Wild Card: Alec Hansen (2015 video)
Hansen was a candidate to go first overall coming into the year after a breakout 2015 season. The raw stuff is incredible, fastball in sits in the mid-90s and will touch 98-99, with a hammer curve and good slider too. I watched him pitch a game last May in which he was virtually untouchable. Unfortunately, this spring he's been a different type of untouchable, in that he couldn't touch the strike zone. It's been a totally lost season for Hansen, in which after a bunch of starts where he didn't take it out of the 1st or 2nd innings, he ended up in the bullpen. He did come back at the end of the season to make a few starts where he was more effective (though still wild). He ended up striking up 55 in 37.1 innings (29 walks).
At this point, it's unclear what happens. He could return for his senior season to rebuild his stock, but he could also sign if a team took him high enough. It would be a massive gamble, but Hansen has ace level upside if he can put things together.
Finally, a few other pitchers I (and consensus rankings) would consider significant reaches at 21, but who should be gone before the Jays next spot comes up:
- Logan Shore, RHP, Florida: a great college pitcher, very polished, but not overpowering at all with a 88-91 fastball and good change-up. A backend-type profile, he should move quickly.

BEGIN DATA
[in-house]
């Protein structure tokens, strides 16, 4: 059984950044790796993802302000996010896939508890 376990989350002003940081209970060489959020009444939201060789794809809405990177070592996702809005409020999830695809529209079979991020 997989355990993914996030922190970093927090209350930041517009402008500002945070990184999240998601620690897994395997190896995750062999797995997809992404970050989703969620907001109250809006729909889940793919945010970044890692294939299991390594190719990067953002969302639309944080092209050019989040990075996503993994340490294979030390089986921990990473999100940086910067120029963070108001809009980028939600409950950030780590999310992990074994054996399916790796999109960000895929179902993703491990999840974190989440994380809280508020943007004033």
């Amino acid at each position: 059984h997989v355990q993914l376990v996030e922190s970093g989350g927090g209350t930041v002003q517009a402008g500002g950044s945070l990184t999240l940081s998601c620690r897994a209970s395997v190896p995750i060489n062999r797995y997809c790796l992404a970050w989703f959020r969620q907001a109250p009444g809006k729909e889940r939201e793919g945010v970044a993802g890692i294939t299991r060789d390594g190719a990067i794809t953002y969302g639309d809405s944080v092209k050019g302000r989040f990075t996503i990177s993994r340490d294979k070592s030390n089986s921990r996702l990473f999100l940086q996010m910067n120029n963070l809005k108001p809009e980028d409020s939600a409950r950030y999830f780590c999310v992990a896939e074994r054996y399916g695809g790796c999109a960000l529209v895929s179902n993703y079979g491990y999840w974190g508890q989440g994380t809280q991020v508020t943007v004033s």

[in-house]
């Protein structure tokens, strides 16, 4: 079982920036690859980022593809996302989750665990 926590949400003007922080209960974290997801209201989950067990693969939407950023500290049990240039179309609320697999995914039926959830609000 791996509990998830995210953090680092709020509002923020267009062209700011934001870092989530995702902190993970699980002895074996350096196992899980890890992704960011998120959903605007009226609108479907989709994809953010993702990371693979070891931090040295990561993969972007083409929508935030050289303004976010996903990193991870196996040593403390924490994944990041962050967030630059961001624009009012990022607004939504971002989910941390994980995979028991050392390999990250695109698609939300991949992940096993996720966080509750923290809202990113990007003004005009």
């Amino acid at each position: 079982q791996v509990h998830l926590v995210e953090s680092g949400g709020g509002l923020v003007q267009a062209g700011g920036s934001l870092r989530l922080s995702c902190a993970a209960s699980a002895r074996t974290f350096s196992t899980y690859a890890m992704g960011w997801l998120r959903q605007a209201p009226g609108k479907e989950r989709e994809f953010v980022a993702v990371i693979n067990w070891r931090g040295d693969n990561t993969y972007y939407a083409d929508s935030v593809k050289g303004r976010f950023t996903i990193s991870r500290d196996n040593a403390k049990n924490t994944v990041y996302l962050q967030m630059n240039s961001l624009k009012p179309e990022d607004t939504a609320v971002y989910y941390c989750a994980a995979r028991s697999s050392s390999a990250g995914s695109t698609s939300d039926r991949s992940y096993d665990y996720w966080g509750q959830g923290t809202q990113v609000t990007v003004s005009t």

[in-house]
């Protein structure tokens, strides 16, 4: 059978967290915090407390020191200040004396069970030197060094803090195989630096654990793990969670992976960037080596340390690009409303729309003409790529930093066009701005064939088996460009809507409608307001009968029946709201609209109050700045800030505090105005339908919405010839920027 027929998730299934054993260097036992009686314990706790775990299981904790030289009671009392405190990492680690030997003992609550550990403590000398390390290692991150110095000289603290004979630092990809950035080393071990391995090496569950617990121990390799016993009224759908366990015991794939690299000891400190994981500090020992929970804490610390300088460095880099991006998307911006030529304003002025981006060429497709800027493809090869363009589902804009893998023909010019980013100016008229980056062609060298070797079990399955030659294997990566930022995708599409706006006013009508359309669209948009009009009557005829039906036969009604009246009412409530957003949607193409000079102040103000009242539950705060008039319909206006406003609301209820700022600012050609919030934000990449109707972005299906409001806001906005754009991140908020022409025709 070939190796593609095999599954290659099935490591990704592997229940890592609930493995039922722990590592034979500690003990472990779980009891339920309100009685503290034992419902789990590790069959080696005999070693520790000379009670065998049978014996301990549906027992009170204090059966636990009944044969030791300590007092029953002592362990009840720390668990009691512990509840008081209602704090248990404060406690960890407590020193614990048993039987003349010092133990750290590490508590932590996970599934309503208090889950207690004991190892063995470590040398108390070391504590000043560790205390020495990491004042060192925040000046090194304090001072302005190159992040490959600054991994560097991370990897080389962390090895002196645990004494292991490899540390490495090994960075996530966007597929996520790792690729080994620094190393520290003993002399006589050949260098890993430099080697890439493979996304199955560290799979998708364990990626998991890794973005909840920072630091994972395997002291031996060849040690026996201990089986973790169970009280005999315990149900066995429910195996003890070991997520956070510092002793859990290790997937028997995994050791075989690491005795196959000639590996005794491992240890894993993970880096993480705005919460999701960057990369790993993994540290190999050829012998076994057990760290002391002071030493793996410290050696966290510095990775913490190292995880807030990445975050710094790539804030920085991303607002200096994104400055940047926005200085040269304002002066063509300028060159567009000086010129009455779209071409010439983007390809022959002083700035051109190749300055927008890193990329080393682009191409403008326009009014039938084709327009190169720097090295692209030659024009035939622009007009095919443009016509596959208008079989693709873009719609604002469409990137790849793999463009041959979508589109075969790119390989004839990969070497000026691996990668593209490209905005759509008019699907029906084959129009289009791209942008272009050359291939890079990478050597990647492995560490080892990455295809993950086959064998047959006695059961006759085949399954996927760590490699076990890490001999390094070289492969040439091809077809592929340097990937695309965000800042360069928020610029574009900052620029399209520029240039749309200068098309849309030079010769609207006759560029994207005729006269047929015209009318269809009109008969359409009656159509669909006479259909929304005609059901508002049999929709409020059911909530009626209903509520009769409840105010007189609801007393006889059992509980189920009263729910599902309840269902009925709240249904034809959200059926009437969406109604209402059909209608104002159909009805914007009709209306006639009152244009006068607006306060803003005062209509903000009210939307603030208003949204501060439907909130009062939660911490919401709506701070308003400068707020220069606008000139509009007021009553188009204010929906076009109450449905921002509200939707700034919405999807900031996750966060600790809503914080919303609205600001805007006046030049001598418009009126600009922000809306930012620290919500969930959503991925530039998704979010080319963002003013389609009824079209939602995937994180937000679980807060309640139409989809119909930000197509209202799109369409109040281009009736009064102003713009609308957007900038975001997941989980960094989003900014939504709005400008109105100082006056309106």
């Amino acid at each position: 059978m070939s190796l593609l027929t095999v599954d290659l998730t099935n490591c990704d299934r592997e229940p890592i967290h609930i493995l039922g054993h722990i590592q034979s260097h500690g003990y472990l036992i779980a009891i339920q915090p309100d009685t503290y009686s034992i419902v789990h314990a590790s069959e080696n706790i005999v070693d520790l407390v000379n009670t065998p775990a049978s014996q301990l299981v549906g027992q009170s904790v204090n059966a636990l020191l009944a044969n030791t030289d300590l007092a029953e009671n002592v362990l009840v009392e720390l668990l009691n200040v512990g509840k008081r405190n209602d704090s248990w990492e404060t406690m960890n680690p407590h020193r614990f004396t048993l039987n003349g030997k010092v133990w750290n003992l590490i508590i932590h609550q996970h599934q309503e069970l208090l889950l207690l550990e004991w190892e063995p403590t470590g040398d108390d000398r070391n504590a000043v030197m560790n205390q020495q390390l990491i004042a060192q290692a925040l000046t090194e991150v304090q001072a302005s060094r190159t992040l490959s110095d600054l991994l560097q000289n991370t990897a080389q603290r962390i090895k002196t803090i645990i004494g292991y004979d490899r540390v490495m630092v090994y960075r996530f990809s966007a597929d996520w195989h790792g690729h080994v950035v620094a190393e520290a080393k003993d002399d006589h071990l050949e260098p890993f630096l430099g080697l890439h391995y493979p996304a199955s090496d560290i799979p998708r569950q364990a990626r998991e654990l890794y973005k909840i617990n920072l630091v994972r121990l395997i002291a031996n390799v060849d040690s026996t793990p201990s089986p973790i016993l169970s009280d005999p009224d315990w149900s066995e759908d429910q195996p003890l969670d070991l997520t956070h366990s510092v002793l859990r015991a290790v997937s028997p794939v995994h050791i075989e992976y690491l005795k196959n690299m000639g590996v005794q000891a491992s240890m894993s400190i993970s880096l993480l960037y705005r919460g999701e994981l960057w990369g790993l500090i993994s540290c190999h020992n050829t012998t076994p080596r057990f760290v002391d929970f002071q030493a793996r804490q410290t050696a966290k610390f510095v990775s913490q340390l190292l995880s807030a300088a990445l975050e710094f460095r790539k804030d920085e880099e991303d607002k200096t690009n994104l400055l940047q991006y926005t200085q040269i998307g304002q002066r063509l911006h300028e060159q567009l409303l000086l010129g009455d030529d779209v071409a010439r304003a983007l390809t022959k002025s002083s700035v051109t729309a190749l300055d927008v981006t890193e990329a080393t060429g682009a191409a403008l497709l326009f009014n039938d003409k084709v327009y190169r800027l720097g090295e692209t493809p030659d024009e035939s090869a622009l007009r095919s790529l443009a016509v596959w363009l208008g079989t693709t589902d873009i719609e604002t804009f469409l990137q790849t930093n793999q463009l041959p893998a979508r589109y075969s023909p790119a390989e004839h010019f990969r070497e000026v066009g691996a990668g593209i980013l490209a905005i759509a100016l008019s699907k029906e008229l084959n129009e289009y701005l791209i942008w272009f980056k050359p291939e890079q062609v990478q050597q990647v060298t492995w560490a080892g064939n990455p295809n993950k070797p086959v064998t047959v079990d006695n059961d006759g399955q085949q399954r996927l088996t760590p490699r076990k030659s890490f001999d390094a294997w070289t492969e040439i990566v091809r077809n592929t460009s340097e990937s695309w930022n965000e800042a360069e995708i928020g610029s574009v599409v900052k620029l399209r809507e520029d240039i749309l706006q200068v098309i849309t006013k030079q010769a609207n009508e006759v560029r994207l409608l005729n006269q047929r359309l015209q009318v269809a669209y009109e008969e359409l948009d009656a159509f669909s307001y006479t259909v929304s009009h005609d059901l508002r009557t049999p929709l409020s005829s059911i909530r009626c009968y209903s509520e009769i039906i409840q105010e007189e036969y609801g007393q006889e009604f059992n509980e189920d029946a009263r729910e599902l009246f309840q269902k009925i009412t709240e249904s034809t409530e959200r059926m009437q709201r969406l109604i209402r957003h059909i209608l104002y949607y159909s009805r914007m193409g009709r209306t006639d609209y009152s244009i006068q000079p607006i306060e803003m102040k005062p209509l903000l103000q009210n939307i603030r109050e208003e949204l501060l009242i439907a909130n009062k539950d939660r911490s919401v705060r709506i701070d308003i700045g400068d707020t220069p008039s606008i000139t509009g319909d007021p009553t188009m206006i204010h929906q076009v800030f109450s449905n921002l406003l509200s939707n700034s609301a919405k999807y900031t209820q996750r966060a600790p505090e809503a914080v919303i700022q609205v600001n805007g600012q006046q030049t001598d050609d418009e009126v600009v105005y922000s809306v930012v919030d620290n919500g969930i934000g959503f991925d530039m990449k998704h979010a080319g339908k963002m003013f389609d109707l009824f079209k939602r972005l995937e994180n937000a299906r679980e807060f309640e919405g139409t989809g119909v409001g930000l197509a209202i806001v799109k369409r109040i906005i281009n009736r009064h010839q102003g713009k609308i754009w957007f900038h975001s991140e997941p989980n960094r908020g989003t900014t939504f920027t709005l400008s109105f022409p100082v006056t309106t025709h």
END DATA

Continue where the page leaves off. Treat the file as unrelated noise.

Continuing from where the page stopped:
- Eric Lauer, LHP, Kent State: another excellent college performer albeit not against great competition in the MAC, though a good stint in the Cape last year; Lauer was drafted by the Jays out of high school in 2013. He has a good four pitch mix, nothing that projects as truly plus, but he could be a mid-rotation pitcher
- Daulton Jefferies, RHP, California-Berkeley: had a great sophomore year that had him in first round consideration, and was off to a solid year in 2016 before a shoulder injury sidelined him until a couple weeks ago. He's also just 6'0", and he could end up a reliever.
- Anthony Kay, LHP, UConn: lefties with fastballs in the low-90s and a solid track record always find theri way up draft boards, but Kay is just 5'11" and doesn't really have a secondary weapon aking the first round a reach.
- Cody Sedlock, RHP, Illinois: Sedlock has the highest ceiling on this list, at 6'4" with a sinker in the low 90s; but he's the least proven (as a starter) on this list and will need to most development of his secondary pitches. Some team will take a shot in the top 50 picks.